Millions of antibiotics are prescribed each year. Although they can be incredibly effective at treating infections, antibiotics usually don’t just target the bacteria causing the infection. They also kill harmless bacteria that live in our gut and help us stay healthy. There is evidence that this disruption in the composition of the gut microbiome can last up to 2 years after antibiotic treatment. Gastrointestinal symptoms such as diarrhea and bloating are also common side effects of antibiotic use.
Dr Elisa Marroquin, assistant professor at Texas Christian University, USA, and co-author of the paper, explained:
“Like in a human community, we need people who have different professions because we don’t all know how to do each job. And the same goes with bacteria. We need a lot of different gut bacteria who know do different things.” .
“Even though we haven’t found a single definition of what a healthy gut microbiome is, one of the consistent things we see in healthy people is that they have a higher level of diversity and a greater variety of bacteria in the gut.”
Previous studies have demonstrated that taking probiotics can reduce the gastrointestinal side effects of antibiotics, but there has been some debate about whether taking probiotics alongside antibiotics can also preserve the diversity and composition of antibiotics. microbes in the gut. Some healthcare professionals are hesitant to recommend probiotics alongside antibiotics for fear of further altering the delicate balance of microbes in the patient’s gut.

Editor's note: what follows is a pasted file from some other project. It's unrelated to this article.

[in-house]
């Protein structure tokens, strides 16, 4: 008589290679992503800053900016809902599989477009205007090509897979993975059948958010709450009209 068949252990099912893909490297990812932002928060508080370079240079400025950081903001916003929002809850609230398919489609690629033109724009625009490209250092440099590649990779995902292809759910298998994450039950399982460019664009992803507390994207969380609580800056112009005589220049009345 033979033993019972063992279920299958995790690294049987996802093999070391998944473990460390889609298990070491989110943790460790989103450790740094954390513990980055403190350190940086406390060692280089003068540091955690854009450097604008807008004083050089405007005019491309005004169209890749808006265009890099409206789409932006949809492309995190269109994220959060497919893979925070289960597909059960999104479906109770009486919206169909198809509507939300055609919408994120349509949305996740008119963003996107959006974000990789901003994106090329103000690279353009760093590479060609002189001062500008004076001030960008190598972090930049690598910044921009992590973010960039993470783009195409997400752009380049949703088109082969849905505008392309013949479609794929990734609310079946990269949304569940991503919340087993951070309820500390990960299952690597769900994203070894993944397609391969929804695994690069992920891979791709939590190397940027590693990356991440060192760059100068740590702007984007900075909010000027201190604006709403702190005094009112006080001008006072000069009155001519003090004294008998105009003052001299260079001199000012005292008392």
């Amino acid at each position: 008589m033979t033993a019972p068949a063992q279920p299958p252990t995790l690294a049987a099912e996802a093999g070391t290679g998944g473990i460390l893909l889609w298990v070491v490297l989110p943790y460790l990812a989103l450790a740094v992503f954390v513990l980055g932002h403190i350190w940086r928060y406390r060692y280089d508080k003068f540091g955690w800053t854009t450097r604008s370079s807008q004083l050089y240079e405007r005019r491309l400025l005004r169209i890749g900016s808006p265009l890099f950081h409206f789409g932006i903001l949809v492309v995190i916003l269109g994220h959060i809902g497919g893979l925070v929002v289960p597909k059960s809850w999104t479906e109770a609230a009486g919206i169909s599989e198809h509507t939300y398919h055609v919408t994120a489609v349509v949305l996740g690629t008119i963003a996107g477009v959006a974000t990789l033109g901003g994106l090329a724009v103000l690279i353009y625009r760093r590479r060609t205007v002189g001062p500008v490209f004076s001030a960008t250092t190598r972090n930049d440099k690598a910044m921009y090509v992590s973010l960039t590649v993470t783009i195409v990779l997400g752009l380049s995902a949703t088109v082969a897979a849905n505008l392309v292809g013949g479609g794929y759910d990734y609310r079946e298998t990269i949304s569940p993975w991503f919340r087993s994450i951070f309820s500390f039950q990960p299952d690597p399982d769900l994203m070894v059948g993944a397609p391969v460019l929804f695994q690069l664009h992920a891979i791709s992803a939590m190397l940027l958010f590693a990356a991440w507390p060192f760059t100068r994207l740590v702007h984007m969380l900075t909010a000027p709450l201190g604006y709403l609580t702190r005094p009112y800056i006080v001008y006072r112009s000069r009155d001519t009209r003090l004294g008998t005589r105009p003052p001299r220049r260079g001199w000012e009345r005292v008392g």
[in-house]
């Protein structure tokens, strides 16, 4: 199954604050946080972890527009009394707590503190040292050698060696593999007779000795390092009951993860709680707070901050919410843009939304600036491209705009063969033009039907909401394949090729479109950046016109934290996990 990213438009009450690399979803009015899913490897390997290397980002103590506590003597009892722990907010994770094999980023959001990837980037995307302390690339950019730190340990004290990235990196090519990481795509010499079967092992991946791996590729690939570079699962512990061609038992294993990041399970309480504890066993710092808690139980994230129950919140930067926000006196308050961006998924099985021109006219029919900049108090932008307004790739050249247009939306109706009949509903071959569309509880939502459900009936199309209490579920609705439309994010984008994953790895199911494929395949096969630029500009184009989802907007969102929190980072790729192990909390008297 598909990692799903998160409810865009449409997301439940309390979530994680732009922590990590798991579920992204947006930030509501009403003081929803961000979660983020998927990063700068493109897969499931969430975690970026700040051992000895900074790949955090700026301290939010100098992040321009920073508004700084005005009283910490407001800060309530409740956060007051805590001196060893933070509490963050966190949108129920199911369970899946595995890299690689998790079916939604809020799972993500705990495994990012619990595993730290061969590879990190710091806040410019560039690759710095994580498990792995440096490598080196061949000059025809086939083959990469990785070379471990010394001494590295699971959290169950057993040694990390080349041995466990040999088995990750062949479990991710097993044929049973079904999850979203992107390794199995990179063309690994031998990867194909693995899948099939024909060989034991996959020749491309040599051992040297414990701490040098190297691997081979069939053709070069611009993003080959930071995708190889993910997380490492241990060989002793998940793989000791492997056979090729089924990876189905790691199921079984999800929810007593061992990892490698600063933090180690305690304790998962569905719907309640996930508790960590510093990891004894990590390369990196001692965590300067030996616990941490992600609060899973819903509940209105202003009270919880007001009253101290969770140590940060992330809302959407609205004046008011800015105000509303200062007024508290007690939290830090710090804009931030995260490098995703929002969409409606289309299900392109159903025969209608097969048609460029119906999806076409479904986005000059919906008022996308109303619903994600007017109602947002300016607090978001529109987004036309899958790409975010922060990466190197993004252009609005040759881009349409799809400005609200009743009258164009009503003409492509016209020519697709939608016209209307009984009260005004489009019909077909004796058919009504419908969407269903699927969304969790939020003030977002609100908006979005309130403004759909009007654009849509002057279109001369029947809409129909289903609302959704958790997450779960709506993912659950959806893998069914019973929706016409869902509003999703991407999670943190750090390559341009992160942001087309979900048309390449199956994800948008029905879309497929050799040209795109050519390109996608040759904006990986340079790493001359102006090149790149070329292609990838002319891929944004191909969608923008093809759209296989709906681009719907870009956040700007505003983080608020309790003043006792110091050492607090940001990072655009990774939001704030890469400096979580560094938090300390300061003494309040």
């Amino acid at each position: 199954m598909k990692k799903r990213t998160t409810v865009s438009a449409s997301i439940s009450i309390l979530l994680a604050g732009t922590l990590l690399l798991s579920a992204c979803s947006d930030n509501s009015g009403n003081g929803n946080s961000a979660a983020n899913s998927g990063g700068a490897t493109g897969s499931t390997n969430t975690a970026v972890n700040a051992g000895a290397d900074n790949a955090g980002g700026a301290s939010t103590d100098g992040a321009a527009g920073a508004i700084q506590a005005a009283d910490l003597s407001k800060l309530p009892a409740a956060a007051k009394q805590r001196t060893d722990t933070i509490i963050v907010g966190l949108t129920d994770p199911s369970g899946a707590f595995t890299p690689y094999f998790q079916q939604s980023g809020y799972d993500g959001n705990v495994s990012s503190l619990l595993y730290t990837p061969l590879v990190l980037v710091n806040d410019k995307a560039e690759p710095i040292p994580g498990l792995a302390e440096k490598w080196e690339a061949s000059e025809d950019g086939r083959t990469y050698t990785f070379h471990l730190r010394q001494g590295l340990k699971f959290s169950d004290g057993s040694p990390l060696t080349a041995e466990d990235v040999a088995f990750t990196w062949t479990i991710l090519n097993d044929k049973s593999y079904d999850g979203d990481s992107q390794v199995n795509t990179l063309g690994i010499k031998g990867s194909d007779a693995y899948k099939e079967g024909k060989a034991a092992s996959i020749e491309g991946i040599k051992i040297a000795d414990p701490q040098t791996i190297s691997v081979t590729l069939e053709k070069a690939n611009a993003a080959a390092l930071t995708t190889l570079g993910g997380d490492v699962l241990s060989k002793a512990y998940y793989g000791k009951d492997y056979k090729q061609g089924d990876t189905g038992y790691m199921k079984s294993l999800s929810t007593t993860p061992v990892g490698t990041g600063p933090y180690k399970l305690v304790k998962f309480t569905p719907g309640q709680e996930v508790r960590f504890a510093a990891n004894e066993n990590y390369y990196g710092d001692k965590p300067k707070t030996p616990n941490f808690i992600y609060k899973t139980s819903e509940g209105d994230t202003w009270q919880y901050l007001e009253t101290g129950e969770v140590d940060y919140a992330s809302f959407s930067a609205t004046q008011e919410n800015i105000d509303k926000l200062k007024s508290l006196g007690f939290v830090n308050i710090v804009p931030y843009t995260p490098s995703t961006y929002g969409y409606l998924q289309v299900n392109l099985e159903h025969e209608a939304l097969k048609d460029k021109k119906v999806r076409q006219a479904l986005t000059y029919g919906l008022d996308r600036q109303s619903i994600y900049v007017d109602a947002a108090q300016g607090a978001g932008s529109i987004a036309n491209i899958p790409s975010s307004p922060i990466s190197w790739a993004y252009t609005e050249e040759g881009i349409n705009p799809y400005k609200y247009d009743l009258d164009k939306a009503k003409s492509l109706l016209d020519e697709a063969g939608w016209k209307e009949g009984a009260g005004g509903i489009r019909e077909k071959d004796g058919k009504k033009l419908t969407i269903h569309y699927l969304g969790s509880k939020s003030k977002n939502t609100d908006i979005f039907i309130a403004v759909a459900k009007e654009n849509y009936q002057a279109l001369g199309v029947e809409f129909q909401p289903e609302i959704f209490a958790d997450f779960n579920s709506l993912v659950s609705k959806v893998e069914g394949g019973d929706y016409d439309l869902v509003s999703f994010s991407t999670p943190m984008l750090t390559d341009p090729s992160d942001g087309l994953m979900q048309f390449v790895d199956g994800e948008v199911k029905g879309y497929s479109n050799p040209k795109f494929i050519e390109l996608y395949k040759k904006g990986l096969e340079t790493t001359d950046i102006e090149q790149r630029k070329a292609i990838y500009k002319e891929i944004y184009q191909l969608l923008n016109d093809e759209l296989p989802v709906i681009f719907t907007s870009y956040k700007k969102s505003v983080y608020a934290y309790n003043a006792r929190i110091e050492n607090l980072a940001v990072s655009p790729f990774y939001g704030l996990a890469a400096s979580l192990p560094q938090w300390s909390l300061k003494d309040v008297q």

A new article published in the Journal of Medical Microbiology reveals the first systematic review to assess the effect of taking probiotics alongside antibiotics on the diversity and composition of the human gut microbiome. Written by researchers from the School of Medical and Health Sciences of the Tecnológico de Monterrey, the University of Texas and Texas Christian University, the review assesses trends in 29 studies published over the past seven years. .
The authors found that taking probiotics with antibiotics can prevent or attenuate certain antibiotic-induced changes in the composition of the gut microbiome. Probiotics can also help protect species diversity and even restore populations of certain beneficial bacteria such as Faecalibacterium prausnitziiwhich reduces inflammation and promotes a healthy gut barrier.
Dr Elisa Marroquin said: “When participants take antibiotics, we see several consistent changes in certain bacterial species. But when the treatment was combined with probiotics, the majority of these changes were less pronounced and some changes were completely prevented.
“Given the human data available so far, there does not appear to be any reason to withhold a prescription for probiotics when antibiotics are prescribed.”
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